I — and many others — can kvetch about Florida all day long. But in the end, it has an abundance of something I've been missing my whole life and would be hard-pressed to leave behind: sunshine
St. Pete, in fact, averages 361 days of sunshine a year.
Madison, Wisconsin? 185. For many of those, the ground is still covered in snow.
Sunshine is enough to convince families to pack into a car and drive across the country, just to spend a weekend soaking up rays. It's enough to cause retirees to uproot the lives they've always known to start a new one "someplace warm."
The sunshine was enough to enamor me with Florida at the thought of moving here. Never live through winter again and finally get some color on my translucent Midwestern skin? Yes, please.
It was enough to make me feel lucky to be here for the first few months. Winter came that first year, but the cold never followed, and I thought I was home.
Sunshine is even enough to make me hesitant to ever leave. I dream of big-city life and bigger opportunities (with The Penny Hoarder, ideally) in New York one day... but there's never snow on the ground in my dreams. I'm never bundled in a scarf to shield my face from stabbing winds on my walk to work. Or trudging through the black slush a city calls snow in heavy boots with a pair of indoor shoes stashed in my bag for later. Or carrying an extra sweater everywhere just in case it's freezing at the end of the day, even though it was warm and sunny at the beginning. Or lying in my room depressed, because it's 4:30 p.m. and dark, and it's been cold for six months.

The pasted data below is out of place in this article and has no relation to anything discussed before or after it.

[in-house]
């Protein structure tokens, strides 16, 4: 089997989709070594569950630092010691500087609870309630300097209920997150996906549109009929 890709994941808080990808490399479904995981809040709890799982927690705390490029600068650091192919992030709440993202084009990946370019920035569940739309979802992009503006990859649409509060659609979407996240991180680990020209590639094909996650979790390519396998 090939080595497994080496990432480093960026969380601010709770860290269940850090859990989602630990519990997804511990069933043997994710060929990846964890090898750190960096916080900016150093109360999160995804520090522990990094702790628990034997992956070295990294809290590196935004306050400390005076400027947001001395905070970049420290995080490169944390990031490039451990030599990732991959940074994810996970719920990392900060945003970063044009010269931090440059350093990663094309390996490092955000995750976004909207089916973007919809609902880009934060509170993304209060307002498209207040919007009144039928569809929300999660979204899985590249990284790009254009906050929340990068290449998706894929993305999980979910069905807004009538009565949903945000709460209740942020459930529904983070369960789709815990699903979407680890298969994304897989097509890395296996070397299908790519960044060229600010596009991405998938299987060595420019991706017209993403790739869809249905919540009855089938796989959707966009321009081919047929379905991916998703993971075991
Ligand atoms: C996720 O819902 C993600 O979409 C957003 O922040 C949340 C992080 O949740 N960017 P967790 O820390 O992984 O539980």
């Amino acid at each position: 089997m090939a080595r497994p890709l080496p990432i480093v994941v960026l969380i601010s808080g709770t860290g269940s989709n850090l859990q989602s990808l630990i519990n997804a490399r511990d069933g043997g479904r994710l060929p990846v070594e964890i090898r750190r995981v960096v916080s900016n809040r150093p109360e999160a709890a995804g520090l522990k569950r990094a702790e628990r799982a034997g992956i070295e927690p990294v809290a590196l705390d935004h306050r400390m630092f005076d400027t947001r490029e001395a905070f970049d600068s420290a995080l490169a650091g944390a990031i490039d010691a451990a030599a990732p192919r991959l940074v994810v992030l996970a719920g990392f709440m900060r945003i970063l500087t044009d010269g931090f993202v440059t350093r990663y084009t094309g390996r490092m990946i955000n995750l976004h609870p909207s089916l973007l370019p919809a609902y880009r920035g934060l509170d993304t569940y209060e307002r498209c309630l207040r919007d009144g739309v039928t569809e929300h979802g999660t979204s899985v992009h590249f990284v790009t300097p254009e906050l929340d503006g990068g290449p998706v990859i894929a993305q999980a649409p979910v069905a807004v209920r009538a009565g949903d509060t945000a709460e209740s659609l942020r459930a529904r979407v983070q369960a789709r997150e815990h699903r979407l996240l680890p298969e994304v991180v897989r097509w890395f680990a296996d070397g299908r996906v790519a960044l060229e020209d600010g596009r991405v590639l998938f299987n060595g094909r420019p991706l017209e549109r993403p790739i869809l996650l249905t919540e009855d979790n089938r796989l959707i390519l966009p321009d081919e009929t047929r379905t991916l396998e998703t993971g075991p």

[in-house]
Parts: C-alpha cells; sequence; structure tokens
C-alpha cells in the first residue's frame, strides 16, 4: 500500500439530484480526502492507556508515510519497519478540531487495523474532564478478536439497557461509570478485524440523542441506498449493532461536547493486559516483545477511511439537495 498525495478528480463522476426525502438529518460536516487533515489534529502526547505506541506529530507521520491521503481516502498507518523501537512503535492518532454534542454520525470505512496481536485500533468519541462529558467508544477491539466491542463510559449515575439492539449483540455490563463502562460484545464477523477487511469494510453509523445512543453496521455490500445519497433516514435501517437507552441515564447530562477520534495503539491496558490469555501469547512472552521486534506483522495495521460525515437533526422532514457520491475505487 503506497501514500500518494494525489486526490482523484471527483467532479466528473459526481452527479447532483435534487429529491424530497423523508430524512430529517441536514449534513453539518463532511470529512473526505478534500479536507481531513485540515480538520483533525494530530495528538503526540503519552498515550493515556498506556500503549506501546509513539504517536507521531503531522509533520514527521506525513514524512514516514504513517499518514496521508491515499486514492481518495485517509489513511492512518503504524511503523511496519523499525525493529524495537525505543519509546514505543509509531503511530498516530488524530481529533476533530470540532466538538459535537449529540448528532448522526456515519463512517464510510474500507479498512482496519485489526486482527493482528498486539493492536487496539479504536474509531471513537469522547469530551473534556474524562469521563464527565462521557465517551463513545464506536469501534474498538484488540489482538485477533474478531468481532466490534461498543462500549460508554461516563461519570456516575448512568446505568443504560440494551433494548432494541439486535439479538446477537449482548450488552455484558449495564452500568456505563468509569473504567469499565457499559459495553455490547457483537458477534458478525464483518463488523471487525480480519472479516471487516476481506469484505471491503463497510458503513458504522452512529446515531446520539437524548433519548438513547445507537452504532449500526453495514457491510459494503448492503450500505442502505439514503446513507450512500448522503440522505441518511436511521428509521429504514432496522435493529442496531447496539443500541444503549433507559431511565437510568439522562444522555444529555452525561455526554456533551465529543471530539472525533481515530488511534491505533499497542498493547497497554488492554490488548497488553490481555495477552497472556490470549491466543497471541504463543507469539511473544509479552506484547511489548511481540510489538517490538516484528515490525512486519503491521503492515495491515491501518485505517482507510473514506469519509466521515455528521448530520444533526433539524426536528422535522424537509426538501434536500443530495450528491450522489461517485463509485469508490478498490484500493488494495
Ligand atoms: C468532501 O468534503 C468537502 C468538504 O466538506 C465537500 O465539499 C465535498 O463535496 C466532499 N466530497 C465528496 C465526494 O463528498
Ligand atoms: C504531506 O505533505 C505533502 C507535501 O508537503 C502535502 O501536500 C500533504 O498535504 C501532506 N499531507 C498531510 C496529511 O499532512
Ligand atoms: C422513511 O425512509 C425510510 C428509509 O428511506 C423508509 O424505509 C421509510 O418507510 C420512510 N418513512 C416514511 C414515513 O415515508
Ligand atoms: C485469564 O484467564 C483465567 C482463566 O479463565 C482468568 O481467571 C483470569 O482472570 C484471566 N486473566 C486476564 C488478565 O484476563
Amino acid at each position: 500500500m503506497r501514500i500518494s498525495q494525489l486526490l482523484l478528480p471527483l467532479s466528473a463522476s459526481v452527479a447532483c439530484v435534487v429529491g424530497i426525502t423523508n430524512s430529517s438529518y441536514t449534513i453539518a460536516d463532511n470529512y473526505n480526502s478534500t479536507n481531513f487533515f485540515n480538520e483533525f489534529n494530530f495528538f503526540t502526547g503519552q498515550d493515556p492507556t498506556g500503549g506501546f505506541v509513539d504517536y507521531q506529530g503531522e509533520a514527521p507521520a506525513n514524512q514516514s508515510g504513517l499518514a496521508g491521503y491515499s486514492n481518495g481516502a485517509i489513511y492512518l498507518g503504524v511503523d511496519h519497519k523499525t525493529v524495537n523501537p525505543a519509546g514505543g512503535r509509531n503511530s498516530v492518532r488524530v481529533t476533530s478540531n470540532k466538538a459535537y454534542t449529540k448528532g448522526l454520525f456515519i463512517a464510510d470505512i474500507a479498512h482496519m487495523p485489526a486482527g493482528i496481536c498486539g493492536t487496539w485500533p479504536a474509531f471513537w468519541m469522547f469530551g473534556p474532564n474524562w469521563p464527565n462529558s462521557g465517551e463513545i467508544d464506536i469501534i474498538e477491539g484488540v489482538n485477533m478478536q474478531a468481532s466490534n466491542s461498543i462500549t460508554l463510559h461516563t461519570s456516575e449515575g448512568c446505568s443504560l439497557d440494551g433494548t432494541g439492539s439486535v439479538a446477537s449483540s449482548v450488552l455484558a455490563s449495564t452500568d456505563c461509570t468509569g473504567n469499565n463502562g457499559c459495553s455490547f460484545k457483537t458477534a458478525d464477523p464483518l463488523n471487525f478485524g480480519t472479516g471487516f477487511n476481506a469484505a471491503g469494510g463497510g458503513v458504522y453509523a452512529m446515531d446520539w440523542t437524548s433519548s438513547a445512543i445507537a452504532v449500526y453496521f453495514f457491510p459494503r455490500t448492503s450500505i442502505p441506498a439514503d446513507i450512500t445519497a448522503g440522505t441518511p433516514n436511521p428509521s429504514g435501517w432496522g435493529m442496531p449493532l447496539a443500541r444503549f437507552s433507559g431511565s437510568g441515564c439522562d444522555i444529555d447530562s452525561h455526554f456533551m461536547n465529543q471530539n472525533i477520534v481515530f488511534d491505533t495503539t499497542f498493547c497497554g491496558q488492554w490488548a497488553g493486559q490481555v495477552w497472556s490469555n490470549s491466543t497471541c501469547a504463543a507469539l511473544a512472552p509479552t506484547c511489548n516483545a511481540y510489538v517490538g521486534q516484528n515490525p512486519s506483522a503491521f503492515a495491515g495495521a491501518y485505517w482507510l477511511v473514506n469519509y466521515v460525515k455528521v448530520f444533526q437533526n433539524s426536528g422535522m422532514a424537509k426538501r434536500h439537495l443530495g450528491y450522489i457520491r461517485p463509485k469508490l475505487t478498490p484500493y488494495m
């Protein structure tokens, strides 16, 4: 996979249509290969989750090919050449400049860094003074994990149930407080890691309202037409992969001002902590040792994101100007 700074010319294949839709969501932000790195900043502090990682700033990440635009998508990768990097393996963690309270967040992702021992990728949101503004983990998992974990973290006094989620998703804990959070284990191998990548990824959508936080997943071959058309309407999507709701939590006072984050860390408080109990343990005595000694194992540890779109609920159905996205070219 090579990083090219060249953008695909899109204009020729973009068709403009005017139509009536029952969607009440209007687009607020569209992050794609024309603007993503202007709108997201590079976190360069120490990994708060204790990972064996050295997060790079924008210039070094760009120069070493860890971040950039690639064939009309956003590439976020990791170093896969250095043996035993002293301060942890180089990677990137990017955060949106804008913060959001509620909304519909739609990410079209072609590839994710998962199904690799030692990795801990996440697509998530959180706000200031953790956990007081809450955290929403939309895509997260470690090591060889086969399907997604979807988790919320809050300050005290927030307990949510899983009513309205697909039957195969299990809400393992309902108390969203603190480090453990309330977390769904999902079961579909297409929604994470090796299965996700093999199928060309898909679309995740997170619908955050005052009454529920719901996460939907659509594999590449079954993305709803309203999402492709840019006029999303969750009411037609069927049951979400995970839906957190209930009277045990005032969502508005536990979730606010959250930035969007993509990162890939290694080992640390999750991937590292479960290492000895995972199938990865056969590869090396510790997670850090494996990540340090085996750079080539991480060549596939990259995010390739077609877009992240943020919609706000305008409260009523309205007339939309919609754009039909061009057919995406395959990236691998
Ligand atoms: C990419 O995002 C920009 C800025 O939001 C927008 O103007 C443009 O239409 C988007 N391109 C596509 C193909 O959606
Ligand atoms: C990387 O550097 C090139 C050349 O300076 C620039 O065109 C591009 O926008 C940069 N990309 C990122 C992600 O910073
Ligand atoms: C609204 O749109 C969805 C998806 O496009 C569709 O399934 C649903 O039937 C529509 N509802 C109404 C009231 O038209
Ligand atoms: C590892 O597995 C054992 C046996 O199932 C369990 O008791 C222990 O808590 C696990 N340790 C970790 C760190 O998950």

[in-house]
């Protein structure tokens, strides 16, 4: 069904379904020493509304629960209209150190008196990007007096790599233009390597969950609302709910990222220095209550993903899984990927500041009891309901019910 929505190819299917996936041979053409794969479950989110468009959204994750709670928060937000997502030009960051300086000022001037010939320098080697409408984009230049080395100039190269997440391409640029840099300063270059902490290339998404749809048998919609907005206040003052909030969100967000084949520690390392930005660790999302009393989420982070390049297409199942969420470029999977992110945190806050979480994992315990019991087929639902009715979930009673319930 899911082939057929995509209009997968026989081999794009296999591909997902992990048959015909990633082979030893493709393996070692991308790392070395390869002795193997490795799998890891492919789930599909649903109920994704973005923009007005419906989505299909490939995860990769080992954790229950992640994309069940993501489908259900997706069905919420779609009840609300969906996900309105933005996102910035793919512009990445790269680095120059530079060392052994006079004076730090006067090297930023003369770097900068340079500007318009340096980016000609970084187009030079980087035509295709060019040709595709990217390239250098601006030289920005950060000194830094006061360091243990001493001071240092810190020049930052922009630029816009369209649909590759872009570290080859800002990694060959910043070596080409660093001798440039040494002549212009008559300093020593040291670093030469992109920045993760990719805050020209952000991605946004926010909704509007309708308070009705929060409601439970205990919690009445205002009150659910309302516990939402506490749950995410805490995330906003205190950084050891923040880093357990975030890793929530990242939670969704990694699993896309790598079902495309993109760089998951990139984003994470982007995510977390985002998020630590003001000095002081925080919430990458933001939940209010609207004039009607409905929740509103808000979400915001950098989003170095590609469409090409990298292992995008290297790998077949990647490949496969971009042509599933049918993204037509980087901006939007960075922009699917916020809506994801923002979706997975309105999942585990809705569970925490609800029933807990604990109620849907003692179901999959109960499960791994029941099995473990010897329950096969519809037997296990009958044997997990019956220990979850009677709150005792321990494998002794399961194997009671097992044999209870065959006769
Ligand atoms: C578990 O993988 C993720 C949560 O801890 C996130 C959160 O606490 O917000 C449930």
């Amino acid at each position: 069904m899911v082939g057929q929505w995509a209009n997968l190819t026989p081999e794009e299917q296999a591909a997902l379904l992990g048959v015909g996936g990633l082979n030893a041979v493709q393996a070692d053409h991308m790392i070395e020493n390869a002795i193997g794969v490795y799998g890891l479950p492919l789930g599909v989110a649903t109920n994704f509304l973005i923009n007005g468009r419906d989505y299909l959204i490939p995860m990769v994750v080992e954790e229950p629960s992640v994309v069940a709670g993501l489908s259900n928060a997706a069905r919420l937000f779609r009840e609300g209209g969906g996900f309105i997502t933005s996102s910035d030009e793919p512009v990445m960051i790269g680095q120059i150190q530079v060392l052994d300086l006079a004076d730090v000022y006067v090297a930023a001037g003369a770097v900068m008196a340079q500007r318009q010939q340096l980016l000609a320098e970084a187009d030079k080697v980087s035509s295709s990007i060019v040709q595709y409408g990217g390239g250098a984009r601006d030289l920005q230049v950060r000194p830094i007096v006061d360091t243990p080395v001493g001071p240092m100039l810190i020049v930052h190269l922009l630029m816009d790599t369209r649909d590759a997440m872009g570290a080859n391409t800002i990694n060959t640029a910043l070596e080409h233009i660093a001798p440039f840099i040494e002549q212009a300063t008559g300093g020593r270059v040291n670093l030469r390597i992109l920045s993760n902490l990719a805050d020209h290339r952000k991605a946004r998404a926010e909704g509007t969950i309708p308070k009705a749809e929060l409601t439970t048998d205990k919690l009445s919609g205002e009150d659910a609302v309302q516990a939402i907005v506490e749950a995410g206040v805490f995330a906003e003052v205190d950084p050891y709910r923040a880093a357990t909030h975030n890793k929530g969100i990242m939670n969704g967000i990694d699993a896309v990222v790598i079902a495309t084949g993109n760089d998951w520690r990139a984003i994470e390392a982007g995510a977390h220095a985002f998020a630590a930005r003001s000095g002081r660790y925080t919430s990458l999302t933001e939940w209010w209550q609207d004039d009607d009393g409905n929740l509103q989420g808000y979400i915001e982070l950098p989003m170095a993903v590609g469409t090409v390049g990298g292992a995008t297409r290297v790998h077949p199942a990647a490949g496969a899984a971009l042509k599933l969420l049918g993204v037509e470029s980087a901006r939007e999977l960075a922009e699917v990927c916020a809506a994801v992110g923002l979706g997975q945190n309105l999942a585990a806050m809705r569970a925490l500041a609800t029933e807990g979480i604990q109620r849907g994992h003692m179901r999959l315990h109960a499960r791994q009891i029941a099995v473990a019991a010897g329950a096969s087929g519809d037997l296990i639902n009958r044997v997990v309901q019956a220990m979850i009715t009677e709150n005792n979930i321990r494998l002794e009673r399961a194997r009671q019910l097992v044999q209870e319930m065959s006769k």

These past two years, winter hasn't completely ruined my life. I didn't have to sit through months of sadness and discomfort and rebuild myself come spring. I didn't get pale and dark and confused about life. I went to the beach at Thanksgiving and watched fireworks on New Year's Eve in a light jacket down by the bay.
Sunshine is Florida's siren call. It's one thing this place has that hardly any place in the country can match. Even Los Angeles has only 292 days of sunshine, and you have to live on a freeway in the desert there. In Phoenix — 296 days — you have to worry about scorpions and racists.
The sunshine is so good for the soul. I understand why people retire here. I understand why families schlep from colder places for a break in the middle of winter.
Everyone knows Florida's dismal reputation for drug addicts, proud idiots and decrepit weirdos. But when I tell anyone I live here, they all say the same thing: "Nice weather."
We all envy the decrepit weirdos, because at least they can get a tan.